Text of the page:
by Kenneth Pobo
Each day you give your garden
more love than you give to people.
He makes demands—
you feed him, spend a fortune
trying to please him. He only laughs,
infects you with Lyme disease, poison ivy,
offers no concern. In sun or rain,
he snaps his fingers and you come
quickly. He doesn’t desire just you,
lets in deer, groundhogs,
Japanese beetles. Your adoration
won’t stop his promiscuous invitations.
Often in the kitchen, you say to yourself,
“Not today. He can wilt in the heat
for all I care.” Five minutes later
you’re out, carrying him a drink.
Kenneth Pobo’s book of poems, Glass Garden, will appear from
WordTech Press in 2008. His work appears online at Forpoetry.com,
The Adirondack Review, Three Candles, The Externalist, Idlewheel,
and elsewhere. He enjoys writing, gardening, and doing his radio show
called “Obscure Oldies” at WDNR.com from 6-8pm EDT Saturdays.
On “Impossible Lover”:
Along with writing poems and listening to music from the ’60s and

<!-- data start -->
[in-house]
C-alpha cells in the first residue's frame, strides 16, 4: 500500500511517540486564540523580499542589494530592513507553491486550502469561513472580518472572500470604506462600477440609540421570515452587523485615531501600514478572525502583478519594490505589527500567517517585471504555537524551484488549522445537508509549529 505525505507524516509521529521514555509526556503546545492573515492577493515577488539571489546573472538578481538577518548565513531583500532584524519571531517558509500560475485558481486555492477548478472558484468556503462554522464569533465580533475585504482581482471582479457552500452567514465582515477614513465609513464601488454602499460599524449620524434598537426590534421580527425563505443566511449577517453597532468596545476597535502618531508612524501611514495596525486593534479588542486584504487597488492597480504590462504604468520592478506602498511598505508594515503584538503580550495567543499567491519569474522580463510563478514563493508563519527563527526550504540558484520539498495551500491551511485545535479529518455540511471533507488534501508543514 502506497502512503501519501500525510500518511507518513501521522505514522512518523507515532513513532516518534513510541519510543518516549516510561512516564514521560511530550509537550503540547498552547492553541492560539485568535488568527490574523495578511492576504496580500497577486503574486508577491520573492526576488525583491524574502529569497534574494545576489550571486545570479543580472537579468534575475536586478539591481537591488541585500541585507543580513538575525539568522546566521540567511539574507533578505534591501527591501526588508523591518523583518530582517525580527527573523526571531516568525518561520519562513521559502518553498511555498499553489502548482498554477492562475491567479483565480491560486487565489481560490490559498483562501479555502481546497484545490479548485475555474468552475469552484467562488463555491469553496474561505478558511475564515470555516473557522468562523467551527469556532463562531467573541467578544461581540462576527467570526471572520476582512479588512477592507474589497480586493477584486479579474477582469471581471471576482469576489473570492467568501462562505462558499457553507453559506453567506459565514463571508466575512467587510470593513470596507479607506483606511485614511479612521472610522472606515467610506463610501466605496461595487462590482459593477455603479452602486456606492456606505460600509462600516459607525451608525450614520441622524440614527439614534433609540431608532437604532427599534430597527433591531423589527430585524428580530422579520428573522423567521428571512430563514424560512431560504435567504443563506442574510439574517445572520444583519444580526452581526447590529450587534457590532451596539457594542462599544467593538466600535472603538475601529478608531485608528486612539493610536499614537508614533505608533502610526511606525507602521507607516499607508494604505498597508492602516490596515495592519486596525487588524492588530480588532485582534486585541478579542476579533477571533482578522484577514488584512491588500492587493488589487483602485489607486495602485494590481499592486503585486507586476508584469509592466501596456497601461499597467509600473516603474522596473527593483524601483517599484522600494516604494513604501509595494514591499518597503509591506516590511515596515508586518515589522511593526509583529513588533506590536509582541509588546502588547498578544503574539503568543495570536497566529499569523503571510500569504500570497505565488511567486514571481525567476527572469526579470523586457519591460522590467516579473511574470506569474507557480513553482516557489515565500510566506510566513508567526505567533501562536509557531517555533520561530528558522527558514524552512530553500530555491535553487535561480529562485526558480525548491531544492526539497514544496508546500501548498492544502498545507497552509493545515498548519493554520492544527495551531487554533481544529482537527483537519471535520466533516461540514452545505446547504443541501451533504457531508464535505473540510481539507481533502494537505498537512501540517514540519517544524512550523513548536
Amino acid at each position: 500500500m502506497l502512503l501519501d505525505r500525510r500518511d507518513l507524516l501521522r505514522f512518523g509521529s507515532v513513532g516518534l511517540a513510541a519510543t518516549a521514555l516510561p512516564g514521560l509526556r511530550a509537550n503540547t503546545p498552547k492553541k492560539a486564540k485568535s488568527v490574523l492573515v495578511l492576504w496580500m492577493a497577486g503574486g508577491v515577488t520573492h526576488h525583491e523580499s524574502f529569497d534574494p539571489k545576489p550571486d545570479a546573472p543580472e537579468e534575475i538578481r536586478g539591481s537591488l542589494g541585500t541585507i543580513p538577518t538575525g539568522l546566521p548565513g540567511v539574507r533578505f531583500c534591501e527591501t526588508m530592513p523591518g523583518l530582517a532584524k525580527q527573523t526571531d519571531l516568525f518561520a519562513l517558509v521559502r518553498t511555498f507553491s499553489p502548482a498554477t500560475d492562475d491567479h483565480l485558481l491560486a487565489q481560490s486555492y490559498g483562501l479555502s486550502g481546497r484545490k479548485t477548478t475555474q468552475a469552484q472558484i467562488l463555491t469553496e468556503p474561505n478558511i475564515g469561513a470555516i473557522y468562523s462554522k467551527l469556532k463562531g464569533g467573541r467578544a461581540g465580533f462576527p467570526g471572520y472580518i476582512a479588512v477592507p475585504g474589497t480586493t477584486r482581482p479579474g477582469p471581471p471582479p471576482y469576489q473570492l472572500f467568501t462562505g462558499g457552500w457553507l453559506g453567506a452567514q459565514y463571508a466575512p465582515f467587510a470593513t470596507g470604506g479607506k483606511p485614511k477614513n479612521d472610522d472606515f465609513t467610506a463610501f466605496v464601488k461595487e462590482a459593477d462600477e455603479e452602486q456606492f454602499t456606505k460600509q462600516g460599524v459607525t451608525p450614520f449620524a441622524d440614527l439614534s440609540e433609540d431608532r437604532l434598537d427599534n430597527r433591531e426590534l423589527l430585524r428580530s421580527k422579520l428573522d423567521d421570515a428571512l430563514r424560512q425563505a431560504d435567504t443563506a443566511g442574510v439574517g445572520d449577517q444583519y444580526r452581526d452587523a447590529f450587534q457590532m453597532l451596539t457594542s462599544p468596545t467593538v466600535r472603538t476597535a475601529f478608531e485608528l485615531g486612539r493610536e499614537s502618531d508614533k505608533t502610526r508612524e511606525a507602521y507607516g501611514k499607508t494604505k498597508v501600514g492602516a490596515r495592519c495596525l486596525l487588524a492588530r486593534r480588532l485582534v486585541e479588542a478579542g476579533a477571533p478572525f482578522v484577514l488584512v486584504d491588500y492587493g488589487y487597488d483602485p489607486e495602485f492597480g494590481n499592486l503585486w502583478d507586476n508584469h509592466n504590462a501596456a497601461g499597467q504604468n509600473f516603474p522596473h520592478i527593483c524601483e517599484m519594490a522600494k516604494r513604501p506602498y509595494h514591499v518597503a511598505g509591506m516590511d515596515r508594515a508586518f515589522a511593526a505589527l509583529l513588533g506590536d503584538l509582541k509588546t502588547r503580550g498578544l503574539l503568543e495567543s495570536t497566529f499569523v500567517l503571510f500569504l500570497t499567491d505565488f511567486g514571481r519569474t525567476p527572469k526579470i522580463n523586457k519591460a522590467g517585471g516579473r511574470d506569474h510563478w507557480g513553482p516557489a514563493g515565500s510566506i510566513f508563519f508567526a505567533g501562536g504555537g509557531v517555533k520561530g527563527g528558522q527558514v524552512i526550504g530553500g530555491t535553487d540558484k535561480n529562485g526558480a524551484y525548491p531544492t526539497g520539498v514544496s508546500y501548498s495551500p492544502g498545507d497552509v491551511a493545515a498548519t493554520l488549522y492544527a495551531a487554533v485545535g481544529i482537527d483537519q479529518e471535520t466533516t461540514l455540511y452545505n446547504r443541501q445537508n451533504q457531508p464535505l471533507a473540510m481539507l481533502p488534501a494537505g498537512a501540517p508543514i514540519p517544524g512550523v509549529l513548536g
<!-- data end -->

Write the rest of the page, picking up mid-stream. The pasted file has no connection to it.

early ’70s, gardening is probably my chief interest. However, a
garden, for all its pleasures, is a taskmaster. When I go away on a
summer trip, I worry if we’ll get enough rain. Plants that haven’t
established yet stay on my mind. I used to like deer—now that they
threaten the garden, deer are threats, not Bambi. The poem, I hope,
reflects my love of the garden—but it’s a love that requires plenty
of attention, perhaps too much in my case. And in the fall, when
frost takes the garden plant by plant, I can’t bear to let it go. Like
a lover, I mourn its passing. I hope the poem is humorous, too.
◄ Home Apple Valley Review, Fall 2007 Next page ►
Apple Valley Review:
A Journal of Contemporary
Volume 2, Number 2
Copyright © 2007
by Leah Browning, Editor.
All future rights to material
published in the Apple
Valley Review are retained
by the individual authors